Data Visualization Python
09 March 2021
This is a beginner's tutorial for enthusiasts new to pandas or data visualization. The tutorial assumes little or no knowledge of python. Before we start, here is an overview of the libraries and setups we will use in the tutorial.
Pandas is an open-source Python library that lets you manipulate data quickly, including storing it in various forms. Jupyter Notebook is an open-source web application that allows you to create documents and programs in multiple programming languages.
Today we will look at how to get, change and store forex data from a JSON API and, during the process, learn about Pandas, DataFrame, and Jupyter Notebook.
Open your favorite browser and navigate to https://jupyter.org/try Select the "Classic Notebook" link as shown below.
Wait a few seconds, and the link will launch a Jupyter Notebook for you in the browser.
Once you have started the notebook, let us get an API key from https://marketdata,tradermade.com/signup. The account is free for up to 1000 requests a month. Once you have registered an account, you will find your API Key under the myAccount page.
Now that we have the API Key, we can get started.
Click on the scissor sign (third from the left under Edit) three times. This clears out the welcome content so we can start coding.
Now let us write some code.
In the cell, write the following command and click run:
import pandas as pd
This command imports the Pandas Data Frame for use in our notebook. You can read more about Pandas here https://pandas.pydata.org.
In the next cell, type or copy the following variables. Here we are setting up into settings we will pass in the data request. Do not forget to substitute your api_key.
currency = "EURUSD" api_key = “paste your api key here” start_date = "2019-10-01" end_date= "2019-10-30" format = "records" fields = "ohlc"
Copy the following code. The first line of code makes a request to the data server and formats the returned JSON data as a Pandas DataFrame, and the second line of code sets the index for the data to the date field. So, it is displayed in date order, and the third line of code - "df" - outputs the data frame in a presentable format.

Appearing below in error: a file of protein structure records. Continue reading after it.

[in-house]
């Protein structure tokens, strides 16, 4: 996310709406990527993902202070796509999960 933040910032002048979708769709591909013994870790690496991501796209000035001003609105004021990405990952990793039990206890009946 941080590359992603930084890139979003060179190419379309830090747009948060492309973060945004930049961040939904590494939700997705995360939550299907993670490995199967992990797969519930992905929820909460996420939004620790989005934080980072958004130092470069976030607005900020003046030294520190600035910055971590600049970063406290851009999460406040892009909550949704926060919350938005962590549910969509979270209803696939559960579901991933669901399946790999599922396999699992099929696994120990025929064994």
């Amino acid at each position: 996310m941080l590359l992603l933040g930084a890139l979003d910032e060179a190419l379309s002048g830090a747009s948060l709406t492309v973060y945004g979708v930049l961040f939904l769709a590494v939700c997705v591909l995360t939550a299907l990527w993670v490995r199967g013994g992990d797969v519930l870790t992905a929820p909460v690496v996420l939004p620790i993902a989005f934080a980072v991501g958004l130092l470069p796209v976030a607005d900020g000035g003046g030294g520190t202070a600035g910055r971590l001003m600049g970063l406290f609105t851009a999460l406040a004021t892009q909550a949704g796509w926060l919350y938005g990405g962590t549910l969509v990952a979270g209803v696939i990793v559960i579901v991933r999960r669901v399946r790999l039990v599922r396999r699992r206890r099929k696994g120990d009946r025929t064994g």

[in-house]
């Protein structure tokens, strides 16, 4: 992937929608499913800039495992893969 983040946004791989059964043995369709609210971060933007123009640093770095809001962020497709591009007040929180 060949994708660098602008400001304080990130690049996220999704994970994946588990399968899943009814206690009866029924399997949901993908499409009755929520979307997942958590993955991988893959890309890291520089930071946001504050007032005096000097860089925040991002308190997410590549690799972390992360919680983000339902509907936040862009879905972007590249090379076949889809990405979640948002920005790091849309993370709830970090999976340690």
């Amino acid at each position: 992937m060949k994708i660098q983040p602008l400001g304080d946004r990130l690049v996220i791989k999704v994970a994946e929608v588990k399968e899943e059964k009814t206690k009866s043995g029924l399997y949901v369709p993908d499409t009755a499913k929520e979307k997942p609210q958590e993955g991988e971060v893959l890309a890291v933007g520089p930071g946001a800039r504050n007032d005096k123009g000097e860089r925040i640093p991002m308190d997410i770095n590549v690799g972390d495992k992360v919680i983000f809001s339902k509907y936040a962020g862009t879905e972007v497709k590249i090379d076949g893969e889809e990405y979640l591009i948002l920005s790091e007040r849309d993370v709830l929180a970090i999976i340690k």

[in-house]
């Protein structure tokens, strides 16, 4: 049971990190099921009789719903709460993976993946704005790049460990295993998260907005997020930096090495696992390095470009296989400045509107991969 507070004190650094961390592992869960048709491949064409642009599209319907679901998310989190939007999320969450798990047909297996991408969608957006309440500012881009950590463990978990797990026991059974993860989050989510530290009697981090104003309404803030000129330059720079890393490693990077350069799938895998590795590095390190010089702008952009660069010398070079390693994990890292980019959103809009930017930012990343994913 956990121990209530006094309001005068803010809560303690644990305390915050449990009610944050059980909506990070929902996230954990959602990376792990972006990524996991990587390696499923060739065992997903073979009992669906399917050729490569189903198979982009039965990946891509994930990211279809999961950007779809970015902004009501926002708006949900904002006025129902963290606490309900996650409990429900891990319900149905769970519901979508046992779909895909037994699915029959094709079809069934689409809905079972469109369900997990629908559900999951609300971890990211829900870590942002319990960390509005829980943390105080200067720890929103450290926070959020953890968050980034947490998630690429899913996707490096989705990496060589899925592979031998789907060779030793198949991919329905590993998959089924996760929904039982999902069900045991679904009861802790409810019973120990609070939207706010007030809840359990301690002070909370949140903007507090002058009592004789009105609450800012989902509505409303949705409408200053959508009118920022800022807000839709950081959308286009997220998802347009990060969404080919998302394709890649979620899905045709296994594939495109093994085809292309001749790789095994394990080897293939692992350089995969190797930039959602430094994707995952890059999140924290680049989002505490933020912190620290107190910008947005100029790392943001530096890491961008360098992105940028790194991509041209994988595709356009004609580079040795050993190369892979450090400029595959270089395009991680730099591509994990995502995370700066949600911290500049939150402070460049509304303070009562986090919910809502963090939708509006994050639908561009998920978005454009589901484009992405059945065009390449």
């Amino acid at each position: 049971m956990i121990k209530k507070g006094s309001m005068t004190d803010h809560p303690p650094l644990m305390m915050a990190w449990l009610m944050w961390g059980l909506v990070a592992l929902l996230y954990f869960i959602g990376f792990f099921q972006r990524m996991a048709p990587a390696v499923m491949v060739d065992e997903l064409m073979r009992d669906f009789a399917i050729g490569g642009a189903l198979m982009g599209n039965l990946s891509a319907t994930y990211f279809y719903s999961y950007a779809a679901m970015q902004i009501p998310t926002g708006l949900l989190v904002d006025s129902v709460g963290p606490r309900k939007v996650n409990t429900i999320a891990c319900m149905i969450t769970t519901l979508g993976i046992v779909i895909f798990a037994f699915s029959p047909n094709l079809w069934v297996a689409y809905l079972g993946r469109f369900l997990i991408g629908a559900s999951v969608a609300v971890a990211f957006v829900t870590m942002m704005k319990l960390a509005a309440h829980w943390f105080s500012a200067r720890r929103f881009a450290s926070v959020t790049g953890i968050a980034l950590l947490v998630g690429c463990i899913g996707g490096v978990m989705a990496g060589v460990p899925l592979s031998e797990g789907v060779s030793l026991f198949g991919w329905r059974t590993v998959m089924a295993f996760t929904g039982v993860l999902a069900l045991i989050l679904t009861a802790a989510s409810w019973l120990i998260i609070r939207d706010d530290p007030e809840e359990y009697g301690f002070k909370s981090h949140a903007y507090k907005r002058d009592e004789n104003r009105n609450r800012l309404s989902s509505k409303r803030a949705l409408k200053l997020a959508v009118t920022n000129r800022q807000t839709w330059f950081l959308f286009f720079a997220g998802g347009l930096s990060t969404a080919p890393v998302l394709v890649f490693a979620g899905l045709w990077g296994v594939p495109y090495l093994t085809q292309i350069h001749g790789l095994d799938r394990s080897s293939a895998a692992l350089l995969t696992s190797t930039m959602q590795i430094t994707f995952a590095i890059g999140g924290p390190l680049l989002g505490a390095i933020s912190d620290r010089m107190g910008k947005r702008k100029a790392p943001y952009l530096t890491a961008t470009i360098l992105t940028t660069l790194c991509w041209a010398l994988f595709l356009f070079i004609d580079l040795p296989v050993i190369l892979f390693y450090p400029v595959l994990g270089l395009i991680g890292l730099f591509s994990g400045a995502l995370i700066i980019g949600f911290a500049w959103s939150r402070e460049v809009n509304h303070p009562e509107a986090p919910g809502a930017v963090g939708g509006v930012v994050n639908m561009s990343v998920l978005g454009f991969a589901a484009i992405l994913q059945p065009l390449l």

df = pd.read_json("https://marketdata.tradermade.com/api/v1/pandasDF?currency="+currency+"&api_key="+api_key+"&start_date="+start_date+"&end_date="+end_date+"&format="+format+"&fields="+fields) df = df.set_index("date") df
Once you can copy the code and substitute your api_key, you can run the program. You will get the following. The program has requested data from the data server, written it into Pandas DataFrame format, and output the data in a table format.
As you can see, we have received data for the specified period in a data frame similar to a table. But the cool thing about Pandas is their ability to manipulate information and store data in various forms.
Before we dig deeper, let us look at some basic commands:
df.head() - This will give us the first 5 lines of data
df.tail() - This will give us the last 5 lines of data
Let us plot our data as a line chart.
We can use the command df.plot(kind='line'), and you will get the following chart. Yes, it really is that simple.
The above command helps us visualize the data set. Now let us do something with our data set. It will require some effort in Excel. Let us calculate the 5-day moving average:
df['5_day_MA'] = df.close.rolling(5).mean() df['5_day_volatility'] = df.close.rolling(5).std() df = df.dropna() df.head(10)
As you can see, the dropna() function drops the value that is N/A. Because we need at least 5 close days to get the first moving average. Our data set is now from 07/10/2019.
The plotting function can now let us see if the current data we pulled shows if the volatility is going up or down.
So far, we have looked at how a single data set works. Now let's use the API to compare two currencies:
currency = "EURUSD,GBPUSD" fields = "close" df = pd.read_json("https://marketdata.tradermade.com/api/v1/pandasDF?currency="+currency+"&api_key="+api_key+"&start_date="+start_date+ "&end_date="+end_date+"&format="+format+"&fields="+fields) df = df.set_index("date") df.head()
We will first calculate the percentage change for the currencies before seeing if there is any correlation between the two and then plot it.
df = df.pct_change(periods=1) df = df.dropna() df.corr()
The above function lets us see the daily correlation between EURUSD and GBPUSD over the whole data set. Next up, we will see how this relationship is changing over time.
df["EURUSD_GBPUSD"] = df["EURUSD"].rolling(window=5).corr(other= df["GBPUSD"]) df = df.dropna() df["EURUSD_GBPUSD"].plot(title="5 day correlation between EURUSD and GBPUSD")
We can see a change in this correlation between the 15th to the 21st of October. If we have to save data in a CSV or JSON format, we can also do that by:
Now if you click: File > open > myfile.json, you can see that the data is available. Also, if you want to download, click the file and click download.
If you have any queries or questions, we are more than happy to answer queries via live chat or firstname.lastname@example.org